title
Navigate ArticleTop of pageAuthor informationABSTRACTIntroductionElectronic Parameters <
Electronic Parameters
There are seven electronic parameters to consider as described in the following sections.
(1) Frequency, Pulse Repetition Rate
The pulse repetition rate describes the number of electrical impulses occurring each second. This information will partially determine total power levels being introduced into tissues, as increasing or decreasing frequency correspondingly changes the total electrical power provided over a time period or duration of treatment.
8–10
(2) Waveform (with Pictures)
Waveform includes rise and fall time of the pulse. Oscilloscope pictures of waveforms will show actual waveform shapes clearly.
3 Different waveform patterns may contribute to a variation of physiologic responses of the acupuncture point.
(3) Pulse Width
The pulse width describes the elapsed time between the rise and fall time of any electrical impulse of any given polarity. Pulse width can determine power levels delivered to tissue through an electrode needle. Specific tissues or cell anatomy can also be affected differentially by pulse width.
11 Both the outer and the inner cell membranes can be affected by the pulse width, causing untoward electroporation and damaging voltages across the bilayer membranes, leading to possible cellular death in some instances, if the experimental pulse width is not within standard U.S. Food and Drug Administration safety parameters.
(4) Voltage or Pulse Amplitude Applied to Patients
Typically, a patient will report when an EA stimulus is beginning to be painful, and the voltage level is then reduced slightly to a level of tolerance by the clinician. This can be highly variable for each patient or condition being treated or studied.
12 Therefore, actual measurement of the applied voltage is needed and the method of measurement should be described. It is also useful to characterize the voltage output of the machine before it is hooked up to the acupuncture needles and during the hookup to the needles, which will be different.
(5) Current Applied to Patients
Current is also a measure of the total power given during specific treatment. Current can measure the total amount of electrons and, hence, the total electrical force applied. The average current applied in a stimulus, and the peak current of an electrical pulse, needs to be characterized.
13 Given that the EA stimulus will be an alternating current (AC) waveform (normally), the current would be measured in AC root mean square (RMS), the standard AC measure.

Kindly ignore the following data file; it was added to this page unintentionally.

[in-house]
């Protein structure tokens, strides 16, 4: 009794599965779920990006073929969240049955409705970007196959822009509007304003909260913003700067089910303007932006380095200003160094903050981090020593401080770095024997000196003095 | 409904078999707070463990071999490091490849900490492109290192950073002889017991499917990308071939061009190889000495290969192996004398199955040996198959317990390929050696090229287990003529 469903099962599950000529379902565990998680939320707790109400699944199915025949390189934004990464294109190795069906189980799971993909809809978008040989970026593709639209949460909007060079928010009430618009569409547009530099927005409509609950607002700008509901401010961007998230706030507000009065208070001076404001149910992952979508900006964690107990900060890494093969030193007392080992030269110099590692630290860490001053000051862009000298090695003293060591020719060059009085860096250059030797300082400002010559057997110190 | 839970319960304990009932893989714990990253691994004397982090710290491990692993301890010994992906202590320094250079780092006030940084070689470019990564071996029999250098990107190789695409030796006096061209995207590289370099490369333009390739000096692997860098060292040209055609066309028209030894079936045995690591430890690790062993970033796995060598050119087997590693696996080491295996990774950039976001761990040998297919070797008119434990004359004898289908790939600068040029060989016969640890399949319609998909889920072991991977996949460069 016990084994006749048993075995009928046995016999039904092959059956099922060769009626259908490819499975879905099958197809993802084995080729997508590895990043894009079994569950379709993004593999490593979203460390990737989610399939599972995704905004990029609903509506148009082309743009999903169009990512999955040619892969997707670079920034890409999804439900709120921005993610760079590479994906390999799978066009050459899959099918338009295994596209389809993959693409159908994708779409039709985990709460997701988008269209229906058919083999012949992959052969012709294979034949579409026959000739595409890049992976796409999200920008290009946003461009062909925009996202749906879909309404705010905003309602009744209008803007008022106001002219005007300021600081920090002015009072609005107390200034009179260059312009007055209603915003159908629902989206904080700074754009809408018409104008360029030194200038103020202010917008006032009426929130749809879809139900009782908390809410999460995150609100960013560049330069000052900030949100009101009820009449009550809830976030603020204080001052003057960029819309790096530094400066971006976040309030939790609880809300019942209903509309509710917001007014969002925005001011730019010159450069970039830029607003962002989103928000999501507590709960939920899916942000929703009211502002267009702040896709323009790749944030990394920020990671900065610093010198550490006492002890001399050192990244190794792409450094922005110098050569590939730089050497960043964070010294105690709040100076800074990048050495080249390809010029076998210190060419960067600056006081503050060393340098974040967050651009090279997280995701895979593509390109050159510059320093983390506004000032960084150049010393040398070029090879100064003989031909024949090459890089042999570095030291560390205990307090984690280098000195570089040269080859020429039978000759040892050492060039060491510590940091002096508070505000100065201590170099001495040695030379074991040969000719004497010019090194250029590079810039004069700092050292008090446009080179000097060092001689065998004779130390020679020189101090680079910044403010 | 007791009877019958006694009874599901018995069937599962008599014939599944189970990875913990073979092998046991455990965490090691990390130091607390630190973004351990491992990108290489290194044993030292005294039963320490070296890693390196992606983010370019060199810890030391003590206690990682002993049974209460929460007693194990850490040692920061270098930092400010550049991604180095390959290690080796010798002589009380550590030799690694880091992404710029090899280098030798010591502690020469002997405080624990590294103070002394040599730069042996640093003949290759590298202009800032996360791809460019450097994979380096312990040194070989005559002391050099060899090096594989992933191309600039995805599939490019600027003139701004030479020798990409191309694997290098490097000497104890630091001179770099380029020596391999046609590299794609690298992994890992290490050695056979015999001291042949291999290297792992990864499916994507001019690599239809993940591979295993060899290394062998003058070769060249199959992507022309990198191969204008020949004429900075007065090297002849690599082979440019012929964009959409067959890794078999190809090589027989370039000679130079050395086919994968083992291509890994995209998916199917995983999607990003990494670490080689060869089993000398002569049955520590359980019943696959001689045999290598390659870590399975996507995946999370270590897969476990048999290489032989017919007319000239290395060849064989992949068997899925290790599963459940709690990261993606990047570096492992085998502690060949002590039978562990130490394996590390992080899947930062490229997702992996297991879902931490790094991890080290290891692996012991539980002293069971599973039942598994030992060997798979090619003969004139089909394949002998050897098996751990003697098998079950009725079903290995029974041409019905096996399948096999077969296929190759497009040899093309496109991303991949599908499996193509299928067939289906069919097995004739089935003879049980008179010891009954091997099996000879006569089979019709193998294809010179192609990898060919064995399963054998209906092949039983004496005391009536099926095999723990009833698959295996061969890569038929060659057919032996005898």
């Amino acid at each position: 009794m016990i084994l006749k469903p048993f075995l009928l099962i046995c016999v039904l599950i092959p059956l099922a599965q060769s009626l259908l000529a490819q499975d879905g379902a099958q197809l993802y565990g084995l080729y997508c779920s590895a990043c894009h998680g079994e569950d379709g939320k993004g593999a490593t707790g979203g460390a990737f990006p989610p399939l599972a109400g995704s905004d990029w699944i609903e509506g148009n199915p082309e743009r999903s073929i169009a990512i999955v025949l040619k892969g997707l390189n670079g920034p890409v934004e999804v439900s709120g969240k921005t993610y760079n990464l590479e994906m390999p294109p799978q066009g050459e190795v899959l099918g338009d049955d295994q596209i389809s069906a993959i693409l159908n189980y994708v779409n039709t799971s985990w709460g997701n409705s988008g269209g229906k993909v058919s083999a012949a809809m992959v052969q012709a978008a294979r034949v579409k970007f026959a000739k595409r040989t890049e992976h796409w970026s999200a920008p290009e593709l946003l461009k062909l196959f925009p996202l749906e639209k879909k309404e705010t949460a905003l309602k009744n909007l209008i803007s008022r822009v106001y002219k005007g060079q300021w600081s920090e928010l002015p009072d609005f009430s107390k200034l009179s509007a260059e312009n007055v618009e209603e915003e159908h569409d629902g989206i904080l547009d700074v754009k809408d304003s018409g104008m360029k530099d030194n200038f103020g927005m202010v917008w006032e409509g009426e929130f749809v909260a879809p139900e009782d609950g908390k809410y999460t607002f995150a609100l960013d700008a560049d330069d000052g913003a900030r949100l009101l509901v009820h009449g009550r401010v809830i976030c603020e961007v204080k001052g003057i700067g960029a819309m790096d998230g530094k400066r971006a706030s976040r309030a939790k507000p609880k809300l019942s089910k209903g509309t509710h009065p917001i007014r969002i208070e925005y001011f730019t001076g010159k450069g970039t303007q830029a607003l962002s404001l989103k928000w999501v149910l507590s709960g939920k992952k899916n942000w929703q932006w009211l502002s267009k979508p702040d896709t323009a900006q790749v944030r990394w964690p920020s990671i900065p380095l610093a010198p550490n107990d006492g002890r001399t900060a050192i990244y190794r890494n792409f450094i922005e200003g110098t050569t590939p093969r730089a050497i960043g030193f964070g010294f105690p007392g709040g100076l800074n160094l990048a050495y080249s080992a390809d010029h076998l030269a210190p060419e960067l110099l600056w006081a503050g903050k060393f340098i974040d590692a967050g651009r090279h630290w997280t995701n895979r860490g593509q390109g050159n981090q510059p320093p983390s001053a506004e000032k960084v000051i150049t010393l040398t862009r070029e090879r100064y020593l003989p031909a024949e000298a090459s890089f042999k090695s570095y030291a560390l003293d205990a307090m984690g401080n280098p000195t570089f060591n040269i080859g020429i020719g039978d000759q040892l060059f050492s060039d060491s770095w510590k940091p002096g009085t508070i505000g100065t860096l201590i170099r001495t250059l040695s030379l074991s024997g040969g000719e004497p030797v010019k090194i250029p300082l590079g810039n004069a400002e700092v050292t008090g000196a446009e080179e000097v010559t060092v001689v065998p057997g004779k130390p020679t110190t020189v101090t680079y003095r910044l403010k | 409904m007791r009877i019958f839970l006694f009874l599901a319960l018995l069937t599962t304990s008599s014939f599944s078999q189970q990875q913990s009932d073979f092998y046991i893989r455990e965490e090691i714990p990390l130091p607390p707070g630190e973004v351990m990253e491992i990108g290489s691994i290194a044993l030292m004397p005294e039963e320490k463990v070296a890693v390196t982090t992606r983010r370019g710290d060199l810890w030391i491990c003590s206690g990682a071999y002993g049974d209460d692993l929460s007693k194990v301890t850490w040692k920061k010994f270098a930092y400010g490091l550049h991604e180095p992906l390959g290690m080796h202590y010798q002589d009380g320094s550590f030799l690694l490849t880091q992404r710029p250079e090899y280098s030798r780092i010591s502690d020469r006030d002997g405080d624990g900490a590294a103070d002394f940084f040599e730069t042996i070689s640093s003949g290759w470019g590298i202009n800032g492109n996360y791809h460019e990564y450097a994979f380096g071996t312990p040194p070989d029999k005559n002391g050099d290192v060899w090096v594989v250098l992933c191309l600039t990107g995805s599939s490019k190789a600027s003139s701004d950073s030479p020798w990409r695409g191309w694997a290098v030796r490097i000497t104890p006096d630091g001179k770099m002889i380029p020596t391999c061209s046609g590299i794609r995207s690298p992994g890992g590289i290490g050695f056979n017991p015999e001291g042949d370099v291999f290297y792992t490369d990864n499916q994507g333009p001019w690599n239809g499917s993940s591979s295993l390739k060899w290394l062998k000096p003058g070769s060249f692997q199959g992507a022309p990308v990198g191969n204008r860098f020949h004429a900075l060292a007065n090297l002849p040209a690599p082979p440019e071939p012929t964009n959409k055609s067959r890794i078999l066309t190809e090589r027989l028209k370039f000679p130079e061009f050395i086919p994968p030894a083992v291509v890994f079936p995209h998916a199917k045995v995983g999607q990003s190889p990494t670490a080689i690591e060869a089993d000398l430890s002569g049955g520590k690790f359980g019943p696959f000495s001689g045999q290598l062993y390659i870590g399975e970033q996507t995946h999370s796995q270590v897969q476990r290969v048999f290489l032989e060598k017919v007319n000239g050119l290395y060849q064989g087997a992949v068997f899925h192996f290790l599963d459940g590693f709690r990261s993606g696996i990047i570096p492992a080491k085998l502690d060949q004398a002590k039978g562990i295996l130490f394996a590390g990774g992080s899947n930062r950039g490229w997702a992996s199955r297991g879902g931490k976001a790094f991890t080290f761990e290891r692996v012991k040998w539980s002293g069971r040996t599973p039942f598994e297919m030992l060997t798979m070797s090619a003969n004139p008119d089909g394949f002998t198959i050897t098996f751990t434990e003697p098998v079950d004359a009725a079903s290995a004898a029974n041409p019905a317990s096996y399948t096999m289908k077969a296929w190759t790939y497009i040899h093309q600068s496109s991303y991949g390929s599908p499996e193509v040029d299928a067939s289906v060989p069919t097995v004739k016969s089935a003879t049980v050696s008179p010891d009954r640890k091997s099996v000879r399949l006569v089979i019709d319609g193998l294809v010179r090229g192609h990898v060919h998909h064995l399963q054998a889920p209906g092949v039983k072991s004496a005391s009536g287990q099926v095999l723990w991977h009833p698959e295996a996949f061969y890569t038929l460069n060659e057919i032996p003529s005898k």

(6) Positioning of Clips
Reportage should include the location or position of anode (+) and cathode (–), respectively, the red and black clip leads corresponding to the acupuncture points.
(7) Environmental Electromagnetic Noise
Environmental electromagnetic (EM) noise or interference is a difficult issue. We exist in very electromagnetically noisy environments. Power lines contribute to stray EM fields of varying strength, computer equipment and electronic equipment add to this, and even compact fluorescent light bulbs have high-frequency noise, etc. This all can be conducted in the long, 6 foot alligator-clip wires that are used to deliver pulses from an EA stimulator to a patient. Such noise is then introduced into that patient, unbeknownst to the researcher. It constitutes a very real, unmeasured and uncontrolled EM stimulus that will vary among patients and also will vary among offices and laboratories. It is complex, hard to characterize, may be spurious and random, and small amounts could affect a physiologic response. For example, a patient may be receiving a stimulus of 15 Volts from the EA machine of 2
Hz. Unknown—and simultaneously—the patient could be receiving 2–5 volts of overlaying 60Hz AC noise from local power lines, 0.5 volt of 15KHz of AC noise from a local compact fluorescent light bulb, and 0.1 volt of MHz noise from a local computer. The patient wires and alligator clips assemblies are efficient antennae for local EM noise.14
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Equipment Needed to Measure the Output of the Electrical Stimulator
Accurate measurement of the recommended electronic parameters can be accomplished using a standard digital oscilloscope (Fig. 1). A simple version is best, and is all that is needed. However, a bench-top multimeter can also be a useful tool for the current measurements. An oscilloscope is a versatile device that is easy to obtain and can be used with minimal training.
FIG
figure1
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FIG. 1. A digital oscilloscope delineating a series of square waves on the top row that could be from a monophasic electrostimulator, and the bottom row displays a sawtooth waveform, showing a useful dual-input channel ability of the oscilloscope.
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As with any research apparatus, a piece of equipment will have a manufacturer's specification for range of accuracy. However, the highest measurement integrity will be obtained by sending an intended research device to a recognized calibration laboratory to ensure equipment-measurement integrity.
Oscilloscope waveform pictures can be taken, using any camera (digital or other), smartphone, or directly from the scope using a Universal Serial Bus storage-and-capture device that plugs into the scope. Waveform pictures can display frequency, pulse width, voltage, and waveform information (
Fig. 2). The screen will display the measurement settings, and the observed waveform tracing can be analyzed by referring to this information on the screen.
FIG
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FIG. 2. An oscilloscope screen displaying an electrostimulator waveform. The frequency of the signal originating from the electrostimulator is 100.782Hz. The displayed pattern is frozen to visualize the electrostimulator output waveform.